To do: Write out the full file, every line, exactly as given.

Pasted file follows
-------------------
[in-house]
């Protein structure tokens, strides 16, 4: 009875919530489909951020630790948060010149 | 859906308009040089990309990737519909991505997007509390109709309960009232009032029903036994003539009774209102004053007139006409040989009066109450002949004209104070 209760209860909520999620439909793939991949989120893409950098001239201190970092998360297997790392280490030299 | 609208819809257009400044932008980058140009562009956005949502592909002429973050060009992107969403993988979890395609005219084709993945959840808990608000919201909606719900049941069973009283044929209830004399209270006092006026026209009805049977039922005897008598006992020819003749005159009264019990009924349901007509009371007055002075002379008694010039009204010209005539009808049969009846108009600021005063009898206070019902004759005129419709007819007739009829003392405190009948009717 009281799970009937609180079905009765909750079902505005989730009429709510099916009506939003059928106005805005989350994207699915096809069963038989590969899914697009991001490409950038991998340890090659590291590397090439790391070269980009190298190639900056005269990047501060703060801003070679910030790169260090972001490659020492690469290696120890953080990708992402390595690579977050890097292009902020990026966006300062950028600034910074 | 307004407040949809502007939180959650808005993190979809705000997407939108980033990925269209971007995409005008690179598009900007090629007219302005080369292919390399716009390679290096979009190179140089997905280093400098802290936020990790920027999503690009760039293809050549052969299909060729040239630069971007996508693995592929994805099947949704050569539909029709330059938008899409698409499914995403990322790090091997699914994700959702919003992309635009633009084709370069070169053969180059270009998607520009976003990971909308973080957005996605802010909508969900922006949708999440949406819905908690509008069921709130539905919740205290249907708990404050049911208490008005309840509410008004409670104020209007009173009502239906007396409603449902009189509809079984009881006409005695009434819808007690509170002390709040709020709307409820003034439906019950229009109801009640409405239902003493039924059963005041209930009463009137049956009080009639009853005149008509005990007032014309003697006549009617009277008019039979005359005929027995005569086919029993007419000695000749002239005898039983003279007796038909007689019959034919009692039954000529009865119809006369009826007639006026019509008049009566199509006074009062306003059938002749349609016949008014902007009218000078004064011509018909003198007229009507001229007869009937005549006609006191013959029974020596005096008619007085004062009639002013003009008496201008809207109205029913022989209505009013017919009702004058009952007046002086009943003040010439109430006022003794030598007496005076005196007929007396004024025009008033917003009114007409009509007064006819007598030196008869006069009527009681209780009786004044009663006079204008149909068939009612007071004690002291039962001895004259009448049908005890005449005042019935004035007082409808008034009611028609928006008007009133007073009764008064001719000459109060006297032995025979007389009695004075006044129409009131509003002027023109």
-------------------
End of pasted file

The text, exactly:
[in-house]
């Protein structure tokens, strides 16, 4: 009875919530489909951020630790948060010149 | 859906308009040089990309990737519909991505997007509390109709309960009232009032029903036994003539009774209102004053007139006409040989009066109450002949004209104070 209760209860909520999620439909793939991949989120893409950098001239201190970092998360297997790392280490030299 | 609208819809257009400044932008980058140009562009956005949502592909002429973050060009992107969403993988979890395609005219084709993945959840808990608000919201909606719900049941069973009283044929209830004399209270006092006026026209009805049977039922005897008598006992020819003749005159009264019990009924349901007509009371007055002075002379008694010039009204010209005539009808049969009846108009600021005063009898206070019902004759005129419709007819007739009829003392405190009948009717 009281799970009937609180079905009765909750079902505005989730009429709510099916009506939003059928106005805005989350994207699915096809069963038989590969899914697009991001490409950038991998340890090659590291590397090439790391070269980009190298190639900056005269990047501060703060801003070679910030790169260090972001490659020492690469290696120890953080990708992402390595690579977050890097292009902020990026966006300062950028600034910074 | 307004407040949809502007939180959650808005993190979809705000997407939108980033990925269209971007995409005008690179598009900007090629007219302005080369292919390399716009390679290096979009190179140089997905280093400098802290936020990790920027999503690009760039293809050549052969299909060729040239630069971007996508693995592929994805099947949704050569539909029709330059938008899409698409499914995403990322790090091997699914994700959702919003992309635009633009084709370069070169053969180059270009998607520009976003990971909308973080957005996605802010909508969900922006949708999440949406819905908690509008069921709130539905919740205290249907708990404050049911208490008005309840509410008004409670104020209007009173009502239906007396409603449902009189509809079984009881006409005695009434819808007690509170002390709040709020709307409820003034439906019950229009109801009640409405239902003493039924059963005041209930009463009137049956009080009639009853005149008509005990007032014309003697006549009617009277008019039979005359005929027995005569086919029993007419000695000749002239005898039983003279007796038909007689019959034919009692039954000529009865119809006369009826007639006026019509008049009566199509006074009062306003059938002749349609016949008014902007009218000078004064011509018909003198007229009507001229007869009937005549006609006191013959029974020596005096008619007085004062009639002013003009008496201008809207109205029913022989209505009013017919009702004058009952007046002086009943003040010439109430006022003794030598007496005076005196007929007396004024025009008033917003009114007409009509007064006819007598030196008869006069009527009681209780009786004044009663006079204008149909068939009612007071004690002291039962001895004259009448049908005890005449005042019935004035007082409808008034009611028609928006008007009133007073009764008064001719000459109060006297032995025979007389009695004075006044129409009131509003002027023109």